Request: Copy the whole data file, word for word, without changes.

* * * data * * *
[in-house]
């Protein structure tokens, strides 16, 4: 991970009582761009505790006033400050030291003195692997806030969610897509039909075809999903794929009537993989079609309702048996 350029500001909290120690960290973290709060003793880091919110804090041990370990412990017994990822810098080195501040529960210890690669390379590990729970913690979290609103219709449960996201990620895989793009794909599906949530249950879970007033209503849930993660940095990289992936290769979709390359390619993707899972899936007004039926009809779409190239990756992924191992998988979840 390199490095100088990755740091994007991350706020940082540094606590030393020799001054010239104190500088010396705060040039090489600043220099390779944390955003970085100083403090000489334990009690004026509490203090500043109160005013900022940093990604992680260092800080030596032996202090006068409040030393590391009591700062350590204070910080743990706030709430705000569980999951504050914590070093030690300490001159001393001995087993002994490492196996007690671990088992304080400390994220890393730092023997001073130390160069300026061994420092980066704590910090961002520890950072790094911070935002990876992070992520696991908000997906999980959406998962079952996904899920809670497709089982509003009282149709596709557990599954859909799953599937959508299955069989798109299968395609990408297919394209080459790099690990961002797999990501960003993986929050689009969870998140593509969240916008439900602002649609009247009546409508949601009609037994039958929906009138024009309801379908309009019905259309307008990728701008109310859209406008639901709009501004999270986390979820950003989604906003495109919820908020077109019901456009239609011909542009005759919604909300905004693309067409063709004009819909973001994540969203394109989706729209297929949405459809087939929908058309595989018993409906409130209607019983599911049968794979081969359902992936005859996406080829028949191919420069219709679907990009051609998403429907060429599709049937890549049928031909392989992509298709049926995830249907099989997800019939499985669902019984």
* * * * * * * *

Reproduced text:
[in-house]
């Protein structure tokens, strides 16, 4: 991970009582761009505790006033400050030291003195692997806030969610897509039909075809999903794929009537993989079609309702048996 350029500001909290120690960290973290709060003793880091919110804090041990370990412990017994990822810098080195501040529960210890690669390379590990729970913690979290609103219709449960996201990620895989793009794909599906949530249950879970007033209503849930993660940095990289992936290769979709390359390619993707899972899936007004039926009809779409190239990756992924191992998988979840 390199490095100088990755740091994007991350706020940082540094606590030393020799001054010239104190500088010396705060040039090489600043220099390779944390955003970085100083403090000489334990009690004026509490203090500043109160005013900022940093990604992680260092800080030596032996202090006068409040030393590391009591700062350590204070910080743990706030709430705000569980999951504050914590070093030690300490001159001393001995087993002994490492196996007690671990088992304080400390994220890393730092023997001073130390160069300026061994420092980066704590910090961002520890950072790094911070935002990876992070992520696991908000997906999980959406998962079952996904899920809670497709089982509003009282149709596709557990599954859909799953599937959508299955069989798109299968395609990408297919394209080459790099690990961002797999990501960003993986929050689009969870998140593509969240916008439900602002649609009247009546409508949601009609037994039958929906009138024009309801379908309009019905259309307008990728701008109310859209406008639901709009501004999270986390979820950003989604906003495109919820908020077109019901456009239609011909542009005759919604909300905004693309067409063709004009819909973001994540969203394109989706729209297929949405459809087939929908058309595989018993409906409130209607019983599911049968794979081969359902992936005859996406080829028949191919420069219709679907990009051609998403429907060429599709049937890549049928031909392989992509298709049926995830249907099989997800019939499985669902019984």